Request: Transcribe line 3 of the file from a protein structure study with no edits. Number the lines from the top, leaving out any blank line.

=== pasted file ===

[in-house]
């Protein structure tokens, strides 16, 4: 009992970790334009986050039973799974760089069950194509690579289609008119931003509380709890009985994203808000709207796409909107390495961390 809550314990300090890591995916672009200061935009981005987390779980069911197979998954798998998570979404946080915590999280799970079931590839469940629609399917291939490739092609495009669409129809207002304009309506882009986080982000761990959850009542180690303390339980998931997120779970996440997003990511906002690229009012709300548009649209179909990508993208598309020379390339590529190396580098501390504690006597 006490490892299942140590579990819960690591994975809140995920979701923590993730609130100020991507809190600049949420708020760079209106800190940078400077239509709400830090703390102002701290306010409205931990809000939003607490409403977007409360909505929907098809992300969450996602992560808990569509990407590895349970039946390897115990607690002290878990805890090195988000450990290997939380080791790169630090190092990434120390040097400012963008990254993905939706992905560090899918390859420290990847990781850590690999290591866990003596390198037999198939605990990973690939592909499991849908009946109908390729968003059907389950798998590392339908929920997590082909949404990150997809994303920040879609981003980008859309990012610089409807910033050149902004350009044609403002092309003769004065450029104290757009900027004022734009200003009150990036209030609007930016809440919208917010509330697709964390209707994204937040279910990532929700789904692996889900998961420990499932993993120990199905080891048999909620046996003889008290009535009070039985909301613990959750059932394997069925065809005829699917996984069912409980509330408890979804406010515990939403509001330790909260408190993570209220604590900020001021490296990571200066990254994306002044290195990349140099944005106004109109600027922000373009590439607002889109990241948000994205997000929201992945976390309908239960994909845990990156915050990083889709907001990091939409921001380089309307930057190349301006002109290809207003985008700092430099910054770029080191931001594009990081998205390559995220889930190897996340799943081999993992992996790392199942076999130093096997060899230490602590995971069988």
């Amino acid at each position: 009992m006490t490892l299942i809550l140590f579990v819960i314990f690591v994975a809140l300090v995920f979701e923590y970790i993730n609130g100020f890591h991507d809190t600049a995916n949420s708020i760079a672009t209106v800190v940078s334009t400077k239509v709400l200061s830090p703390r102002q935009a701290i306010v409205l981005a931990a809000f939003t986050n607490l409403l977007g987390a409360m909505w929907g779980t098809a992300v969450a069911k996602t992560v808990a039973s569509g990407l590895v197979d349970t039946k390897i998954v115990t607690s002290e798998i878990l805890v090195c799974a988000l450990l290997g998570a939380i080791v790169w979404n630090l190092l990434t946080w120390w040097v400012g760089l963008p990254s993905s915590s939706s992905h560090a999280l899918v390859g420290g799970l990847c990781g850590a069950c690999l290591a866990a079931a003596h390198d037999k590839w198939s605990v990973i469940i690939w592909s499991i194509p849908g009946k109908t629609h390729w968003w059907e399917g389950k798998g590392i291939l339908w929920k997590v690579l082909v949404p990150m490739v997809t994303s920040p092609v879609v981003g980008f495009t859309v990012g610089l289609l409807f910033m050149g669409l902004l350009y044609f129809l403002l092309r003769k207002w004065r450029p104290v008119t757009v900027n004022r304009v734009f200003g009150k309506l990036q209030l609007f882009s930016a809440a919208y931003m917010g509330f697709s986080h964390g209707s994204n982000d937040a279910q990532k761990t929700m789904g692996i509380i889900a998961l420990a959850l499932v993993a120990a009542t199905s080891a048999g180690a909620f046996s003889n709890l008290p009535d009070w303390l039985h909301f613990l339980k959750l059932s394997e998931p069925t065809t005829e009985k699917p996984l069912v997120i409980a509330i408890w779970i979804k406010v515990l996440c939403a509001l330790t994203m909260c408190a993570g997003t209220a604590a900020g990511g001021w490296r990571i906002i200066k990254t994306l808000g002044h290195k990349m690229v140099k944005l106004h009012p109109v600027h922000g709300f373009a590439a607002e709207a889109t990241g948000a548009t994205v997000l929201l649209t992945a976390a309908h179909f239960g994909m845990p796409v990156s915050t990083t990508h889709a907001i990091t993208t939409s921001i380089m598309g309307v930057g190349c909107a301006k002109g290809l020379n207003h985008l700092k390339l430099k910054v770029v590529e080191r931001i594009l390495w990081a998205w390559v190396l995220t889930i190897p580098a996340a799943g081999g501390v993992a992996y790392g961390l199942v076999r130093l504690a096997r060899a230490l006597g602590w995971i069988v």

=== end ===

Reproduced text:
């Amino acid at each position: 009992m006490t490892l299942i809550l140590f579990v819960i314990f690591v994975a809140l300090v995920f979701e923590y970790i993730n609130g100020f890591h991507d809190t600049a995916n949420s708020i760079a672009t209106v800190v940078s334009t400077k239509v709400l200061s830090p703390r102002q935009a701290i306010v409205l981005a931990a809000f939003t986050n607490l409403l977007g987390a409360m909505w929907g779980t098809a992300v969450a069911k996602t992560v808990a039973s569509g990407l590895v197979d349970t039946k390897i998954v115990t607690s002290e798998i878990l805890v090195c799974a988000l450990l290997g998570a939380i080791v790169w979404n630090l190092l990434t946080w120390w040097v400012g760089l963008p990254s993905s915590s939706s992905h560090a999280l899918v390859g420290g799970l990847c990781g850590a069950c690999l290591a866990a079931a003596h390198d037999k590839w198939s605990v990973i469940i690939w592909s499991i194509p849908g009946k109908t629609h390729w968003w059907e399917g389950k798998g590392i291939l339908w929920k997590v690579l082909v949404p990150m490739v997809t994303s920040p092609v879609v981003g980008f495009t859309v990012g610089l289609l409807f910033m050149g669409l902004l350009y044609f129809l403002l092309r003769k207002w004065r450029p104290v008119t757009v900027n004022r304009v734009f200003g009150k309506l990036q209030l609007f882009s930016a809440a919208y931003m917010g509330f697709s986080h964390g209707s994204n982000d937040a279910q990532k761990t929700m789904g692996i509380i889900a998961l420990a959850l499932v993993a120990a009542t199905s080891a048999g180690a909620f046996s003889n709890l008290p009535d009070w303390l039985h909301f613990l339980k959750l059932s394997e998931p069925t065809t005829e009985k699917p996984l069912v997120i409980a509330i408890w779970i979804k406010v515990l996440c939403a509001l330790t994203m909260c408190a993570g997003t209220a604590a900020g990511g001021w490296r990571i906002i200066k990254t994306l808000g002044h290195k990349m690229v140099k944005l106004h009012p109109v600027h922000g709300f373009a590439a607002e709207a889109t990241g948000a548009t994205v997000l929201l649209t992945a976390a309908h179909f239960g994909m845990p796409v990156s915050t990083t990508h889709a907001i990091t993208t939409s921001i380089m598309g309307v930057g190349c909107a301006k002109g290809l020379n207003h985008l700092k390339l430099k910054v770029v590529e080191r931001i594009l390495w990081a998205w390559v190396l995220t889930i190897p580098a996340a799943g081999g501390v993992a992996y790392g961390l199942v076999r130093l504690a096997r060899a230490l006597g602590w995971i069988v």